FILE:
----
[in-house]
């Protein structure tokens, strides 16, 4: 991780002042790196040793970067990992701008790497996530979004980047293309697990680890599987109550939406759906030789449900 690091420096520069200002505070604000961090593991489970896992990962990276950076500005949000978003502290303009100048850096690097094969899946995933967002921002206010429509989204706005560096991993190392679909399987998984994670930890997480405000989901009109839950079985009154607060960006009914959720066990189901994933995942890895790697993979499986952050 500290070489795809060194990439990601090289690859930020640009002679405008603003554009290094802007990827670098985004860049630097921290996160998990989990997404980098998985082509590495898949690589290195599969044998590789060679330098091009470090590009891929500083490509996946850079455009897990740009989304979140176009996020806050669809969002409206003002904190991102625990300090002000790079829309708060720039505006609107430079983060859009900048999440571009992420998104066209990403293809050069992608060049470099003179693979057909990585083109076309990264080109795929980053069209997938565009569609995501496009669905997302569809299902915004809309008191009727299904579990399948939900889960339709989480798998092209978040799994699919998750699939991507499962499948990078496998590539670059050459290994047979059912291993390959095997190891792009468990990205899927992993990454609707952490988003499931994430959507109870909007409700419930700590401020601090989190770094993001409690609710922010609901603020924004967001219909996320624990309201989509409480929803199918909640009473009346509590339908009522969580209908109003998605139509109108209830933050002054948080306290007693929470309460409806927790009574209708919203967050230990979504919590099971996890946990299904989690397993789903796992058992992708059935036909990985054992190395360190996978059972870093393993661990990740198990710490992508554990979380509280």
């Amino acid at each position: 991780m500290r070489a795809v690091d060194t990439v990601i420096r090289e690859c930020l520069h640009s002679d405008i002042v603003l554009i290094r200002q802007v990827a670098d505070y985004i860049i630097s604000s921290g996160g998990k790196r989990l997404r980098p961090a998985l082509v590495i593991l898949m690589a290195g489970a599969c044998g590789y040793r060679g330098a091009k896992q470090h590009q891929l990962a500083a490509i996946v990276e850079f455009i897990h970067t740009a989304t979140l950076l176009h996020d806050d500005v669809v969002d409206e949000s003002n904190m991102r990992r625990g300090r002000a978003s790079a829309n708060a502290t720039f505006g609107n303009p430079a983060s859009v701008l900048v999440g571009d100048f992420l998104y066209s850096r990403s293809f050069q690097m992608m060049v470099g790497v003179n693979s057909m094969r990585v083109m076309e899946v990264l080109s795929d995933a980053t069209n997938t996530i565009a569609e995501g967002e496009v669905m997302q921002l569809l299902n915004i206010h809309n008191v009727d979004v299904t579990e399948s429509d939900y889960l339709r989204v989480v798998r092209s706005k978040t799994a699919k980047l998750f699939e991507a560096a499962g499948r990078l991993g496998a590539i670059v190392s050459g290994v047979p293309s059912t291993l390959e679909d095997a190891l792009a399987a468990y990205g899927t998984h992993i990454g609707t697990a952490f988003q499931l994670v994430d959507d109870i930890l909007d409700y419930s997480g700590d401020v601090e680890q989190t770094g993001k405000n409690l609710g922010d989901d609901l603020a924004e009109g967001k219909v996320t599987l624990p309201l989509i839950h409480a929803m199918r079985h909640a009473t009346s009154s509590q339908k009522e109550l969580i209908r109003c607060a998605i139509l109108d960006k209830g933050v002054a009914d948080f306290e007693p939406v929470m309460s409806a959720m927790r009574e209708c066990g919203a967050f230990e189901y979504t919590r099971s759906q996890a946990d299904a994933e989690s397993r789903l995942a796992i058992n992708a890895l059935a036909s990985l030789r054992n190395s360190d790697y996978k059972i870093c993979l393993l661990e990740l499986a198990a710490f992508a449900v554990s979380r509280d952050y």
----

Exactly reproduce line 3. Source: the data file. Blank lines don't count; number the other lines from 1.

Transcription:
């Amino acid at each position: 991780m500290r070489a795809v690091d060194t990439v990601i420096r090289e690859c930020l520069h640009s002679d405008i002042v603003l554009i290094r200002q802007v990827a670098d505070y985004i860049i630097s604000s921290g996160g998990k790196r989990l997404r980098p961090a998985l082509v590495i593991l898949m690589a290195g489970a599969c044998g590789y040793r060679g330098a091009k896992q470090h590009q891929l990962a500083a490509i996946v990276e850079f455009i897990h970067t740009a989304t979140l950076l176009h996020d806050d500005v669809v969002d409206e949000s003002n904190m991102r990992r625990g300090r002000a978003s790079a829309n708060a502290t720039f505006g609107n303009p430079a983060s859009v701008l900048v999440g571009d100048f992420l998104y066209s850096r990403s293809f050069q690097m992608m060049v470099g790497v003179n693979s057909m094969r990585v083109m076309e899946v990264l080109s795929d995933a980053t069209n997938t996530i565009a569609e995501g967002e496009v669905m997302q921002l569809l299902n915004i206010h809309n008191v009727d979004v299904t579990e399948s429509d939900y889960l339709r989204v989480v798998r092209s706005k978040t799994a699919k980047l998750f699939e991507a560096a499962g499948r990078l991993g496998a590539i670059v190392s050459g290994v047979p293309s059912t291993l390959e679909d095997a190891l792009a399987a468990y990205g899927t998984h992993i990454g609707t697990a952490f988003q499931l994670v994430d959507d109870i930890l909007d409700y419930s997480g700590d401020v601090e680890q989190t770094g993001k405000n409690l609710g922010d989901d609901l603020a924004e009109g967001k219909v996320t599987l624990p309201l989509i839950h409480a929803m199918r079985h909640a009473t009346s009154s509590q339908k009522e109550l969580i209908r109003c607060a998605i139509l109108d960006k209830g933050v002054a009914d948080f306290e007693p939406v929470m309460s409806a959720m927790r009574e209708c066990g919203a967050f230990e189901y979504t919590r099971s759906q996890a946990d299904a994933e989690s397993r789903l995942a796992i058992n992708a890895l059935a036909s990985l030789r054992n190395s360190d790697y996978k059972i870093c993979l393993l661990e990740l499986a198990a710490f992508a449900v554990s979380r509280d952050y």